Rick Scott's Teacher Raises Just A Public Relations 'Ploy,' School Officials Say (PHOTOS)

MIAMI, FL - JANUARY 10:  Florida Governor Rick Scott speaks to the media after he toured the manufacturing facility at Beckma
MIAMI, FL - JANUARY 10: Florida Governor Rick Scott speaks to the media after he toured the manufacturing facility at Beckman Coulter, a biomedical laboratory instruments manufacturer, on January 10, 2013 in Miami, Florida. The governor continues his push to create new business opportunities in the state and earlier in the week announced a plan to call on the State Legislature to eliminate the sales tax on equipment purchased by companies for their production plants. (Photo by Joe Raedle/Getty Images)

TAMPA -- Gov. Rick Scott unveiled a plan Wednesday he said would give Florida's public school teachers a $2,500 pay raise.

The governor said it would cost $480 million to secure the raises for each of the state's 168,000 full-time teachers.

"Florida teachers are the heart of the success of Florida students," the governor said while announcing the plan at Ocoee Middle School near Orlando. "I can think of no better investment for our state than investing in those teachers who work on the front line of Florida's future every day by teaching our children."

But teachers and school board members in the Tampa area and across the state said they are skeptical the money will actually end up in the pockets of those in classrooms.

Some called the move nothing more than a public relations stunt by a governor who wants to improve his approval ratings as he nears a re-election campaign. Others say that teachers still will be way behind their counterparts in other states who make about $10,000 more a year than Florida teachers.

"I really think this is a ploy on our governor's part to try to bring up his dismal approval rating," said April Griffin, chairwoman of the Hillsborough County School Board. "We've seen our governor's agenda for the past four years, so pardon us if we are a tad bit skeptical.

"It has not been public-school friendly."

Scott, who is calling for an increase in education spending this year, slashed $1 billion from the state's education budget his first year in office. He has scheduled a visit in Tampa today at a local elementary school to talk with teachers.

Faye Cook is an elementary school teacher who has been in the classroom for more than two decades. Currently a fifth-grade teacher at Wilson Elementary in Plant City, Cook welcomed Scott's news on Wednesday.

"I am glad to see it," she said. "I don't think it can hurt to start the conversation because we are very low on the totem pole nationwide when it comes to salary. It makes you feel like you are not being paid what you are worth."

Much has to happen before the money ends up in teachers' pockets, Cook pointed out. The Florida Legislature has to approve the budget and districts have to include the money in the teacher contract negotiations they conduct, she said.

"It doesn't mean it comes true three months from now," she said. "I don't count my chickens before they are hatched."

Statewide, teachers have been working for years with little or no pay raises. They also have been forced to contribute 3 percent of their salaries to their pension, a move they were unhappy with and challenged unsuccessfully in court.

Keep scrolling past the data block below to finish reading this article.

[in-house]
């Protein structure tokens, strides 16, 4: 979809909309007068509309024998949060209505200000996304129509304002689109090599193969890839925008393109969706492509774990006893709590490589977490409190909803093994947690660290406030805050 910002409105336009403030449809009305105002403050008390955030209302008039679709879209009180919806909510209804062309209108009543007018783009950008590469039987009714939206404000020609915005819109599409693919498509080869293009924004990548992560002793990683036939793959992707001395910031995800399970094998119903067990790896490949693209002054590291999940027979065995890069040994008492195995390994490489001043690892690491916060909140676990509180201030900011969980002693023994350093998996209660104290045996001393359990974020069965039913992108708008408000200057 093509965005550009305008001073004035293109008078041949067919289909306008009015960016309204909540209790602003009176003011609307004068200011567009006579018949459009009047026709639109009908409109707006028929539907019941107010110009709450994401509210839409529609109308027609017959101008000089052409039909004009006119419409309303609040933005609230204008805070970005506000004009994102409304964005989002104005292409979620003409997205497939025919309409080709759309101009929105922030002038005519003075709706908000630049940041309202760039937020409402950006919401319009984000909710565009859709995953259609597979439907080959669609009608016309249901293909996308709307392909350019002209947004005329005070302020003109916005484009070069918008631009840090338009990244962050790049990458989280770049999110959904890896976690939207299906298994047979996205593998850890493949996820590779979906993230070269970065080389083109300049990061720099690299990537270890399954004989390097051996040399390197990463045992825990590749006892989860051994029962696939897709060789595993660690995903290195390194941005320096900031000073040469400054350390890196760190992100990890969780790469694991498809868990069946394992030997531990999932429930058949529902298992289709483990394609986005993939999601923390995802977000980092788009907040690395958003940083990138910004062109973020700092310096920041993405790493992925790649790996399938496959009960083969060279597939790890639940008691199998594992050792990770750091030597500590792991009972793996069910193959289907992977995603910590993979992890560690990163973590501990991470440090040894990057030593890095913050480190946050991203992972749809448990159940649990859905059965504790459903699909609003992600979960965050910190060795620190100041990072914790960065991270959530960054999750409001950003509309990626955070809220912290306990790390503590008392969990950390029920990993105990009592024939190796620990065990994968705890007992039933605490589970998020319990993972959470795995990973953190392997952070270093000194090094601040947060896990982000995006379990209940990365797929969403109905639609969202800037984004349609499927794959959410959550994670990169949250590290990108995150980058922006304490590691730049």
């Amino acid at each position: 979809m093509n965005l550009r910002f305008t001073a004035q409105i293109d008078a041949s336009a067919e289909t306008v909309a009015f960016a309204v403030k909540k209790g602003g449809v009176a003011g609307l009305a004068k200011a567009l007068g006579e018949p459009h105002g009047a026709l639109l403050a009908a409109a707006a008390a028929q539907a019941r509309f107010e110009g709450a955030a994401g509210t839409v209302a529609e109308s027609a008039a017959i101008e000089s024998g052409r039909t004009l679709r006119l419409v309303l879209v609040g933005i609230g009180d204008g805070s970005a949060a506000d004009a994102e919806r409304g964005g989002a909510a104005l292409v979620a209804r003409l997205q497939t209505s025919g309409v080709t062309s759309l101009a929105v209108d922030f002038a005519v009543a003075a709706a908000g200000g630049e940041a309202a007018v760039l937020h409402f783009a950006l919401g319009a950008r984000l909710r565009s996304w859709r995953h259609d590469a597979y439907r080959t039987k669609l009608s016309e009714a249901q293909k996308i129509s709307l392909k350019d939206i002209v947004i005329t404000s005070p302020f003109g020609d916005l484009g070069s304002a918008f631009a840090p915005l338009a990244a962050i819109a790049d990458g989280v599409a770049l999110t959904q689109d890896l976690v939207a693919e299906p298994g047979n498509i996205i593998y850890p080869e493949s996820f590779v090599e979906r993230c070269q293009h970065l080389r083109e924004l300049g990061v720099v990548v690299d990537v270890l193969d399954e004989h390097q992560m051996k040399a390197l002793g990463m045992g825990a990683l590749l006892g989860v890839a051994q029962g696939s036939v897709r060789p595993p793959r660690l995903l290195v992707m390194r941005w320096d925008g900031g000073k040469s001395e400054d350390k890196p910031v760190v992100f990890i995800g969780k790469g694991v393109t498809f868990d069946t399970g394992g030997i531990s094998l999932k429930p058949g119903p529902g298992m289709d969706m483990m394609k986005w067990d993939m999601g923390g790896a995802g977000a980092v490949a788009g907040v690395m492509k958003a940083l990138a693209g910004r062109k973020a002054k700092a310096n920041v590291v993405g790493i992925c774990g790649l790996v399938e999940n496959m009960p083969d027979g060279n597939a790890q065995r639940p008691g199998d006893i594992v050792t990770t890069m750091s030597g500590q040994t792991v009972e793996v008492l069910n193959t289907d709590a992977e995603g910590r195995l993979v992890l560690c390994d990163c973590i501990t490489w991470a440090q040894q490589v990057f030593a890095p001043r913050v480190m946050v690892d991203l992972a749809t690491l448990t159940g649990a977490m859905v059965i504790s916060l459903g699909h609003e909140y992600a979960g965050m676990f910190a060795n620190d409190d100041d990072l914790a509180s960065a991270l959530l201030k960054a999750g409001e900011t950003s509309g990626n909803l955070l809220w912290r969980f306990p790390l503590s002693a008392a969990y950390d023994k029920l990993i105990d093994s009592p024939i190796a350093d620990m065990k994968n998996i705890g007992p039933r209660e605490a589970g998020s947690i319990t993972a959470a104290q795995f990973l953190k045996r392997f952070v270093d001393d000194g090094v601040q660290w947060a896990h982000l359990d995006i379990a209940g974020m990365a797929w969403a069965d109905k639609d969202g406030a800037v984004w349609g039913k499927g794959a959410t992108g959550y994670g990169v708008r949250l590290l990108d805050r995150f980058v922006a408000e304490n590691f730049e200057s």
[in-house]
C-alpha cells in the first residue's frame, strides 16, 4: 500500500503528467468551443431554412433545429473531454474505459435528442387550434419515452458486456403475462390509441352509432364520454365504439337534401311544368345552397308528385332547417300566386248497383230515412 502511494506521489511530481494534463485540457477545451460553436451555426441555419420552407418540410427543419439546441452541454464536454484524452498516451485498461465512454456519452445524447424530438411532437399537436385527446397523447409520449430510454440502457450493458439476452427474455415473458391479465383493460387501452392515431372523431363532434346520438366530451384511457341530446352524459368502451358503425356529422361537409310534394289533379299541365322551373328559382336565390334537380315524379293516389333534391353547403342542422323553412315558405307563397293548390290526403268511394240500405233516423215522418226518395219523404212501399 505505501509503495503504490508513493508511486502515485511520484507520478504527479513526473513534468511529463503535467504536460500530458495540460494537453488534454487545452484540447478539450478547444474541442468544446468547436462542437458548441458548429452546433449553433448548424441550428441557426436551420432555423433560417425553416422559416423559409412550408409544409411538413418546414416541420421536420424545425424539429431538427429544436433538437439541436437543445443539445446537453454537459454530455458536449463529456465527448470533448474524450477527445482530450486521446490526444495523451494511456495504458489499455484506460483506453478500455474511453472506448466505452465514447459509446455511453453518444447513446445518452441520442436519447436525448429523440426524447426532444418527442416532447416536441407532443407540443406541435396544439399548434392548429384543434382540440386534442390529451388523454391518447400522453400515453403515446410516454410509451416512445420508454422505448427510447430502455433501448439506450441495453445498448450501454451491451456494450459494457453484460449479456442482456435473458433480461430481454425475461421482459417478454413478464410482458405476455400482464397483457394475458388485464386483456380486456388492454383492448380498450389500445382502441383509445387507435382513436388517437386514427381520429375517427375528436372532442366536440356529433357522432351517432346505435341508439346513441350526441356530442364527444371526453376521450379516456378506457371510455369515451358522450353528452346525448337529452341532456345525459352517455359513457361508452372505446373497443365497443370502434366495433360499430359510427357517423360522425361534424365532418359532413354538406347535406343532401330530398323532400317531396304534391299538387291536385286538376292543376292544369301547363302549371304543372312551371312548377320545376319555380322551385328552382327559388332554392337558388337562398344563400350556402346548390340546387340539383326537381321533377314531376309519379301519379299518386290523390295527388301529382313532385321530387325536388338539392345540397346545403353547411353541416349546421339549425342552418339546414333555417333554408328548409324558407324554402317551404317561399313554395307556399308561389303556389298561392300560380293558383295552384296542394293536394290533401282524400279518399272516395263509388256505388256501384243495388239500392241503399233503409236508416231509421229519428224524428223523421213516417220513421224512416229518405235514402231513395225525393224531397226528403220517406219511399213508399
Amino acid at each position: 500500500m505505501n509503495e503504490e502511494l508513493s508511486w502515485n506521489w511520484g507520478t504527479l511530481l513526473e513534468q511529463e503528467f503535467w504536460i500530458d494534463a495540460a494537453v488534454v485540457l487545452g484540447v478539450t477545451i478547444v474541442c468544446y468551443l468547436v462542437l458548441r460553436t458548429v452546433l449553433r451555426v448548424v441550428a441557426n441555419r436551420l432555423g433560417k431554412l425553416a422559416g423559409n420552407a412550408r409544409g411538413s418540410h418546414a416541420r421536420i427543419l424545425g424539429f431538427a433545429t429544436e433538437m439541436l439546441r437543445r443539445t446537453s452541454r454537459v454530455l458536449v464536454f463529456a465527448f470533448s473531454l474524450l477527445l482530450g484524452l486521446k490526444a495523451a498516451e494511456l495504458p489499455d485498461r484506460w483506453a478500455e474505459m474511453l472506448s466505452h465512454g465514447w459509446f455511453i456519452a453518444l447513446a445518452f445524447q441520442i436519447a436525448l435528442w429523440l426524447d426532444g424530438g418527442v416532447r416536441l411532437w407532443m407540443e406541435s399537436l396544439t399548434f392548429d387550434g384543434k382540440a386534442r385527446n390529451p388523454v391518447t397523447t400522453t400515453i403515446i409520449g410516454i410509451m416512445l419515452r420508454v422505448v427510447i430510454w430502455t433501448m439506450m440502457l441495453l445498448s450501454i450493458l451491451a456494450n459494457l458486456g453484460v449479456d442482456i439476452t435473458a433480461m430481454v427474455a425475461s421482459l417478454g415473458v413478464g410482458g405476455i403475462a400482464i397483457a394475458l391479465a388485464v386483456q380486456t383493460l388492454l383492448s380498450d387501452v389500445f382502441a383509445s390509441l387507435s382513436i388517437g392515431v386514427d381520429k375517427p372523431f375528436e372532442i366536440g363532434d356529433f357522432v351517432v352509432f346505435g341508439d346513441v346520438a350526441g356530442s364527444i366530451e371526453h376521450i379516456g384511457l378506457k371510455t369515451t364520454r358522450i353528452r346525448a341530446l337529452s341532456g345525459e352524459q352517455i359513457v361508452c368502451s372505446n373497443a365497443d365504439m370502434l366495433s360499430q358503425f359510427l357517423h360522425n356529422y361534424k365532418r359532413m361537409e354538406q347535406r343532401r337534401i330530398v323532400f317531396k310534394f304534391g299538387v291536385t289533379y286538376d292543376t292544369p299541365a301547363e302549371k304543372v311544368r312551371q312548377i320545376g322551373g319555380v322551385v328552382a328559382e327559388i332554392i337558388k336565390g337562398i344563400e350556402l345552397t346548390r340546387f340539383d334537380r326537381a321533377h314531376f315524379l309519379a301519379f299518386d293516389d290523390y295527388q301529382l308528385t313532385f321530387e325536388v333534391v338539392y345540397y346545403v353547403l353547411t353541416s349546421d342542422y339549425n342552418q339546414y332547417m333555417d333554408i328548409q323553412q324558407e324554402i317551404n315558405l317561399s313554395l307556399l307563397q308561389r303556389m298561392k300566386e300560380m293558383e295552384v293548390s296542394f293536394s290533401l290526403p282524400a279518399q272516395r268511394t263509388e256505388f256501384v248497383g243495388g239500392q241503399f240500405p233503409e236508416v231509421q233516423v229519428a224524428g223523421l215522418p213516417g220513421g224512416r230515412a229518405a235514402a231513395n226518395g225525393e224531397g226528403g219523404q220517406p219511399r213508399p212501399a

"We have had stagnant wages; we haven't been getting raises; we had that 3 percent taken away," said John Perry, who has taught in Hillsborough County for 17 years and is currently at Bryan Elementary in Plant City. "It's nice that he wants us to have a pay raise, but he could have saved a lot of time and effort by not taking that 3 percent in the first place."

Griffin, the school board chairwoman, wishes the raises would extend beyond teachers.

"I also believe the rest of our school employees are very hard-working and contribute to the child's overall education experience," she said. "As happy as I am to see teachers get what they deserve, I think the conversation needs to be all-encompassing."

Reginald Rhett, front office manager at Morgan Fitzgerald Middle School in Largo, couldn't agree more.

Rhett was curious how Scott's plan would affect school-support staff, who he said struggle just as much, if not more, than teachers to make their paychecks last.

There are some who wonder whether the state will have enough money to live up to Scott's plan. Senate President Don Gaetz, a former Okaloosa County schools superintendent, said he prefers an approach of providing more funding to local school boards, which would then make decisions about pay increases.

When told of its expected cost, Gaetz acknowledged that it could be challenging to find the money. He said it could involve making tradeoffs in deciding how to spend state funds, because "$480 million is a lot of money."

"It's more money than some people think we'll have," said Gaetz, a Republican from Niceville in the Panhandle.

Candy Olson, another school board member from Hillsborough, hopes the plan comes to fruition.

"Our teachers are underpaid. You can never pay our teachers enough for what they do," she said. "I'll take money from pretty much any source. If it's because the governor is reading his polls, that's fine.

"Florida has always been cheap and proud of it." ___

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